Silver Ferns captain Julie Seymour withdrew from the national netball squad today after announcing she was expecting her second child.
The experienced Seymour, second behind only Lesley Nicol in numbers of test caps among the current players with 75, was expected to play a prominent role in the build-up to July's world championships in Jamaica.
The Silver Ferns have a brief two-test campaign against South Africa in early November before beginning their quest in earnest next year.
``There's a part of me that would like to play through to the world champs, my desire to play netball is still right up there but in the end my motherly instincts were just bigger and far outweighed all that,'' Seymour told NZPA today.
``I'm sure there are people who may not understand that but all this year I guess, it's been in the back of my mind.''
Seymour, 31, and husband Dallas, a former All Black and long-time New Zealand sevens representative, became first-time parents in February 2001.
First selected for the Silver Ferns in 1994, Seymour's true value was shown when she returned to the team for last year's series against Australia just months after son Harrison was born when she had commanded a starting spot by the second test.
Seymour has blossomed in the latter stages of her career. A strong defensive centre with the ability to carry a big workload, Seymour was elevated to the captaincy this year, revelling in the extra responsibility when Ruth Aitken took over the coaching reigns.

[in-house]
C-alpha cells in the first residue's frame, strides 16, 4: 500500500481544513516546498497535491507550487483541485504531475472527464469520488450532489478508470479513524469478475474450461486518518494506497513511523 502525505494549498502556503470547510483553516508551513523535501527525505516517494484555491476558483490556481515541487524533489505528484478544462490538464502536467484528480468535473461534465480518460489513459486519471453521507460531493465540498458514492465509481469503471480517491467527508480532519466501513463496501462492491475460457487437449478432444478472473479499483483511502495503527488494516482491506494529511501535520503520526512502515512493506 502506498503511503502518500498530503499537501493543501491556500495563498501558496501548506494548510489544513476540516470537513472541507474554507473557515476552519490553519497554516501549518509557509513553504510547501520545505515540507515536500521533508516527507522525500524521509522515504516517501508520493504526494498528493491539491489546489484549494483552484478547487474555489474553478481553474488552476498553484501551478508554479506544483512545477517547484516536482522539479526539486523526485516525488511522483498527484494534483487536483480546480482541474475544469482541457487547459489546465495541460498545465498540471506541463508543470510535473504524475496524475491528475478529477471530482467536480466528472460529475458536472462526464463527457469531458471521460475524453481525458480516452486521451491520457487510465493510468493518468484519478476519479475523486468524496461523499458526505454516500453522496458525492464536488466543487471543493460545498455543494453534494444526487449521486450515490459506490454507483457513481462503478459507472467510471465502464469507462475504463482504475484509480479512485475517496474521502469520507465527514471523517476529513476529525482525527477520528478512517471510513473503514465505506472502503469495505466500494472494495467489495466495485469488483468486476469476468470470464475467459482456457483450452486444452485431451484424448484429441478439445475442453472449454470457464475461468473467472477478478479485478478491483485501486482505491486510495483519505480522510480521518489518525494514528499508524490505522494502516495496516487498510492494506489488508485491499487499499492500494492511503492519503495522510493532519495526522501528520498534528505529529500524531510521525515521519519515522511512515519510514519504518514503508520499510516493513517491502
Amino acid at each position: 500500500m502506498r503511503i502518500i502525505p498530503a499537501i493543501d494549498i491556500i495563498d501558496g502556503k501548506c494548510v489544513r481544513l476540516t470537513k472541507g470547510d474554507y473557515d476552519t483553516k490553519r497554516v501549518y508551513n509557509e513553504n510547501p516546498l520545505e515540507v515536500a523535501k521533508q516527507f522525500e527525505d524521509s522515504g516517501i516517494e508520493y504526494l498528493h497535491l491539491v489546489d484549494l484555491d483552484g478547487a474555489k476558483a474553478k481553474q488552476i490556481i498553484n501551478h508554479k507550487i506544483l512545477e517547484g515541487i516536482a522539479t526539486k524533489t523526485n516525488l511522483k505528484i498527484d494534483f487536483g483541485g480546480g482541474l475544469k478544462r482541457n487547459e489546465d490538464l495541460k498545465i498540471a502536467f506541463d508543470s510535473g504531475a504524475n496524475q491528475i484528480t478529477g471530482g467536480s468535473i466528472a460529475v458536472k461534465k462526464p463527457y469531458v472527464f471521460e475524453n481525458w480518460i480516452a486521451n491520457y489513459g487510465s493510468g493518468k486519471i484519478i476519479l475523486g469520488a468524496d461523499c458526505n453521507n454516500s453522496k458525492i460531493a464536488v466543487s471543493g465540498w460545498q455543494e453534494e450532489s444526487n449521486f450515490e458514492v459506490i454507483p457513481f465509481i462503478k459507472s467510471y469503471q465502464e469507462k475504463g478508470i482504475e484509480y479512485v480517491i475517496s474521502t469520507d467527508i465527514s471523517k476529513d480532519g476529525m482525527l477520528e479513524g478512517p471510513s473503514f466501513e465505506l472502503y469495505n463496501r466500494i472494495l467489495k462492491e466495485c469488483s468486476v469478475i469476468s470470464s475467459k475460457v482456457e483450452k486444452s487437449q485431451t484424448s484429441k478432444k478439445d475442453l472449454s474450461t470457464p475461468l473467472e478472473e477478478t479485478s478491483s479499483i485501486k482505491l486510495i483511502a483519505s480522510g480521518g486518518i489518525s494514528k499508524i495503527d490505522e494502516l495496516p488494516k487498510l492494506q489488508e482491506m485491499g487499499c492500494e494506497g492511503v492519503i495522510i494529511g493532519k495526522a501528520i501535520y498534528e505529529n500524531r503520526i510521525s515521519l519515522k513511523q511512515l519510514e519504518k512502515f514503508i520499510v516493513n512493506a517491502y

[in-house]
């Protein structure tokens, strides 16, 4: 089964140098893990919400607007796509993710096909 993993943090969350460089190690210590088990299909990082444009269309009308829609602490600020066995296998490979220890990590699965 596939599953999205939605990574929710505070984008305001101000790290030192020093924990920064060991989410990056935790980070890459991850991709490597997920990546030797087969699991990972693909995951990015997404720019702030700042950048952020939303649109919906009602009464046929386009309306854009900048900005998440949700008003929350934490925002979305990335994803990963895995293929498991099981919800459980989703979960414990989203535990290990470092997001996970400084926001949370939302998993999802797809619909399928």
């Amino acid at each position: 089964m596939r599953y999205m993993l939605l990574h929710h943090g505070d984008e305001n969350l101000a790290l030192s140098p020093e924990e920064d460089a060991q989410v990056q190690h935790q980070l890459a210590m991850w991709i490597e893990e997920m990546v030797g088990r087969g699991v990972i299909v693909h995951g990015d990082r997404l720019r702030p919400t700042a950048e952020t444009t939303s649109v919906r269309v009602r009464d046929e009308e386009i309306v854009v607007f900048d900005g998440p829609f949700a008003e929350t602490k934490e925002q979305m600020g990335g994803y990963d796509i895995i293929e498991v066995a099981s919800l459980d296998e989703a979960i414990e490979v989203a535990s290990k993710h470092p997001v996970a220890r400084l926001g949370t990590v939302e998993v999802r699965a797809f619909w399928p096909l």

``We want to extend our family and I'm just not prepared to -- as much as I love netball -- let that get in the way of us wanting to have more kids,'' said Seymour, whose second child is due in late April.
``There's something every year netball-wise and you could just go on and on and on, saying you'll just wait another year.
``We feel really lucky to be able to have kids.''
It is unlikely Seymour will play international netball again but she has resisted from retiring altogether.
``I think when it's been such a big part of your life, it is really hard to say you're never going to play again and then find a year down the track an opportunity presents itself,'' she said.
``At this stage I'm just unavailable because I'm pregnant.''
The lack of a world championship winners medal or Commonwealth Games gold meant there was no single highlight to pinpoint from her career.
``Just playing for your country. There's been some fantastic experiences, some amazing games I've played in and being able to finish this year as captain is a biggie,'' Seymour said.
``You meet and create some of your greatest friends, travelling the world and having the experience of playing at a level I had only dreamt about.''
Highly regarded by Australian coach Jill McIntosh, Seymour was named the outstanding player of the 1999 world championships.
Aitken said losing Seymour was a big blow.
``The mother in me is absolutely delighted for her but from a coach's point of view it was a shock,'' Aitken said.
``She's been an amazing captain this last 10 months or so that I've been working with her but it's also a great opportunity for all those midcourters that we've got.
``I'm confident we're going to have a number of players putting their hand up at the trials coming up (before South Africa series) and they're certainly going to take on a new light now.''
With the unavailability of midcourter Seymour, shooter Donna Loffhagen and the retirement of defender Linda Vagana there are opportunities in all areas of the court for players to push their claims.
There is a wealth of captaincy experience in the squad with Belinda Colling and Nicol former Silver Ferns captains and a number of National Bank Cup and provincial captains also in the mix.
Anna Rowberry, who has returned as a pivotal member of the team after not being wanted for 18 months, could be the surprise choice to fill the captaincy role.